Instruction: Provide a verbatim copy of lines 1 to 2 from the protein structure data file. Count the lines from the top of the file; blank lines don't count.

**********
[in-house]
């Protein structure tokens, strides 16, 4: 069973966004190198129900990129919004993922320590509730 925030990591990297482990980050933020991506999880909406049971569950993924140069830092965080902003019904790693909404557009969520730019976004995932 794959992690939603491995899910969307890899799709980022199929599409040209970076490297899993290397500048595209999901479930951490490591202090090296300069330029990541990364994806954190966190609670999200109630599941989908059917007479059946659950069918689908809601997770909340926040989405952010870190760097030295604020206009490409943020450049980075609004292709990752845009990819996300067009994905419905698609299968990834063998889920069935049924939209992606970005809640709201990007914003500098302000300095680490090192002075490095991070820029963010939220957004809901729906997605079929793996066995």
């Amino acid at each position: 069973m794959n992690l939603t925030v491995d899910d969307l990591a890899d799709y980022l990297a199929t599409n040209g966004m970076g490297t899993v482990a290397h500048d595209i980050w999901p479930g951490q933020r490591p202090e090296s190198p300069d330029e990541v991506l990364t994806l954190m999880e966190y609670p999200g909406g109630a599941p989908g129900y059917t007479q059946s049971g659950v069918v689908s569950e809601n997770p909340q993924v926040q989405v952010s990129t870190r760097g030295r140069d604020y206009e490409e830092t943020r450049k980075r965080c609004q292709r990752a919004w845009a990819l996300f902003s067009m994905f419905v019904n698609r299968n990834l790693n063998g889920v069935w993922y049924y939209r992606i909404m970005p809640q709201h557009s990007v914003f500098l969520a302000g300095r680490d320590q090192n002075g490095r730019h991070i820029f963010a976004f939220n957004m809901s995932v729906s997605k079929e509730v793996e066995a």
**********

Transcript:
[in-house]
């Protein structure tokens, strides 16, 4: 069973966004190198129900990129919004993922320590509730 925030990591990297482990980050933020991506999880909406049971569950993924140069830092965080902003019904790693909404557009969520730019976004995932 794959992690939603491995899910969307890899799709980022199929599409040209970076490297899993290397500048595209999901479930951490490591202090090296300069330029990541990364994806954190966190609670999200109630599941989908059917007479059946659950069918689908809601997770909340926040989405952010870190760097030295604020206009490409943020450049980075609004292709990752845009990819996300067009994905419905698609299968990834063998889920069935049924939209992606970005809640709201990007914003500098302000300095680490090192002075490095991070820029963010939220957004809901729906997605079929793996066995």